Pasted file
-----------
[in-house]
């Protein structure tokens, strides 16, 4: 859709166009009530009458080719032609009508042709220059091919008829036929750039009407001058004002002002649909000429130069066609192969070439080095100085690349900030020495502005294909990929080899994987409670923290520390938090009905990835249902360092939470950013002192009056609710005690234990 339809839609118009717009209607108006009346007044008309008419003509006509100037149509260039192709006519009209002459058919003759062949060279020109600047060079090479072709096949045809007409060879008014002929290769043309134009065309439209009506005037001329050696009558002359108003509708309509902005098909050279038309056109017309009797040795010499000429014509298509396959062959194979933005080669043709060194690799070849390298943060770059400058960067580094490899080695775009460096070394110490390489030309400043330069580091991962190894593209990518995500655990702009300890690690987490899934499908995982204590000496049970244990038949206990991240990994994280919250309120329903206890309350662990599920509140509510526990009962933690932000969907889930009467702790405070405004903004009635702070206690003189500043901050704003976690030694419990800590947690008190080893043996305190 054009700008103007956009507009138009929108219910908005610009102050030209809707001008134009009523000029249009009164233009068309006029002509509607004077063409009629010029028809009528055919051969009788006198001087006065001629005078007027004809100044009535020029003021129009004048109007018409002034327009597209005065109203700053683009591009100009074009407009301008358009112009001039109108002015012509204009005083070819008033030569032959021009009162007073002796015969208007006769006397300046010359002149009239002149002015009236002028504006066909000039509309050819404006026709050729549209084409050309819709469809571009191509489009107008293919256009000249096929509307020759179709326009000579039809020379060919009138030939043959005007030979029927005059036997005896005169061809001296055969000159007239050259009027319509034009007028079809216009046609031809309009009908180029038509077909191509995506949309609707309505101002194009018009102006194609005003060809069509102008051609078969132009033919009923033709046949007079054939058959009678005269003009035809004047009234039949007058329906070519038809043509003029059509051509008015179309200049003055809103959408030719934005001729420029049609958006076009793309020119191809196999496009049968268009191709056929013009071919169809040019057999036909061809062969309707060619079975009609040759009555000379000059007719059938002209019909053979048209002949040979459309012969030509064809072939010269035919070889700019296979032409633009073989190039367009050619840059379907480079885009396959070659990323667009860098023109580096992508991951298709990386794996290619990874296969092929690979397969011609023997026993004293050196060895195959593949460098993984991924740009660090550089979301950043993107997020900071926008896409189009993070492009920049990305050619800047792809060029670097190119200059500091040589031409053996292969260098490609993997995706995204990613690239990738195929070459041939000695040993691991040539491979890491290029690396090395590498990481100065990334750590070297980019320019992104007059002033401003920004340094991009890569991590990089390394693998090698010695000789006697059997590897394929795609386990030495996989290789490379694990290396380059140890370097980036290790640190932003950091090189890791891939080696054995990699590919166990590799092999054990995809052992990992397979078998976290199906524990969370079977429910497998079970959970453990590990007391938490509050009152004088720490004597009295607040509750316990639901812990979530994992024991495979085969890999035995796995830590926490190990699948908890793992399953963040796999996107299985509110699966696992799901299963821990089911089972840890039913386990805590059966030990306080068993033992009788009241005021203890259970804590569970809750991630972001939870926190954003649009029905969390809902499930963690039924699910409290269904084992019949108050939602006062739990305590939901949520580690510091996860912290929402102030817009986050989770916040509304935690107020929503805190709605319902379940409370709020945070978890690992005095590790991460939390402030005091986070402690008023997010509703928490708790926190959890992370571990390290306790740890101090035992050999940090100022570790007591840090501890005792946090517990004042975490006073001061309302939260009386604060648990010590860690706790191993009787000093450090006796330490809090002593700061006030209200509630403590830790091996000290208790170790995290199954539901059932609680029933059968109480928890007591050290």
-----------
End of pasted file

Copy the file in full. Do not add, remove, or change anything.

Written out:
[in-house]
């Protein structure tokens, strides 16, 4: 859709166009009530009458080719032609009508042709220059091919008829036929750039009407001058004002002002649909000429130069066609192969070439080095100085690349900030020495502005294909990929080899994987409670923290520390938090009905990835249902360092939470950013002192009056609710005690234990 339809839609118009717009209607108006009346007044008309008419003509006509100037149509260039192709006519009209002459058919003759062949060279020109600047060079090479072709096949045809007409060879008014002929290769043309134009065309439209009506005037001329050696009558002359108003509708309509902005098909050279038309056109017309009797040795010499000429014509298509396959062959194979933005080669043709060194690799070849390298943060770059400058960067580094490899080695775009460096070394110490390489030309400043330069580091991962190894593209990518995500655990702009300890690690987490899934499908995982204590000496049970244990038949206990991240990994994280919250309120329903206890309350662990599920509140509510526990009962933690932000969907889930009467702790405070405004903004009635702070206690003189500043901050704003976690030694419990800590947690008190080893043996305190 054009700008103007956009507009138009929108219910908005610009102050030209809707001008134009009523000029249009009164233009068309006029002509509607004077063409009629010029028809009528055919051969009788006198001087006065001629005078007027004809100044009535020029003021129009004048109007018409002034327009597209005065109203700053683009591009100009074009407009301008358009112009001039109108002015012509204009005083070819008033030569032959021009009162007073002796015969208007006769006397300046010359002149009239002149002015009236002028504006066909000039509309050819404006026709050729549209084409050309819709469809571009191509489009107008293919256009000249096929509307020759179709326009000579039809020379060919009138030939043959005007030979029927005059036997005896005169061809001296055969000159007239050259009027319509034009007028079809216009046609031809309009009908180029038509077909191509995506949309609707309505101002194009018009102006194609005003060809069509102008051609078969132009033919009923033709046949007079054939058959009678005269003009035809004047009234039949007058329906070519038809043509003029059509051509008015179309200049003055809103959408030719934005001729420029049609958006076009793309020119191809196999496009049968268009191709056929013009071919169809040019057999036909061809062969309707060619079975009609040759009555000379000059007719059938002209019909053979048209002949040979459309012969030509064809072939010269035919070889700019296979032409633009073989190039367009050619840059379907480079885009396959070659990323667009860098023109580096992508991951298709990386794996290619990874296969092929690979397969011609023997026993004293050196060895195959593949460098993984991924740009660090550089979301950043993107997020900071926008896409189009993070492009920049990305050619800047792809060029670097190119200059500091040589031409053996292969260098490609993997995706995204990613690239990738195929070459041939000695040993691991040539491979890491290029690396090395590498990481100065990334750590070297980019320019992104007059002033401003920004340094991009890569991590990089390394693998090698010695000789006697059997590897394929795609386990030495996989290789490379694990290396380059140890370097980036290790640190932003950091090189890791891939080696054995990699590919166990590799092999054990995809052992990992397979078998976290199906524990969370079977429910497998079970959970453990590990007391938490509050009152004088720490004597009295607040509750316990639901812990979530994992024991495979085969890999035995796995830590926490190990699948908890793992399953963040796999996107299985509110699966696992799901299963821990089911089972840890039913386990805590059966030990306080068993033992009788009241005021203890259970804590569970809750991630972001939870926190954003649009029905969390809902499930963690039924699910409290269904084992019949108050939602006062739990305590939901949520580690510091996860912290929402102030817009986050989770916040509304935690107020929503805190709605319902379940409370709020945070978890690992005095590790991460939390402030005091986070402690008023997010509703928490708790926190959890992370571990390290306790740890101090035992050999940090100022570790007591840090501890005792946090517990004042975490006073001061309302939260009386604060648990010590860690706790191993009787000093450090006796330490809090002593700061006030209200509630403590830790091996000290208790170790995290199954539901059932609680029933059968109480928890007591050290």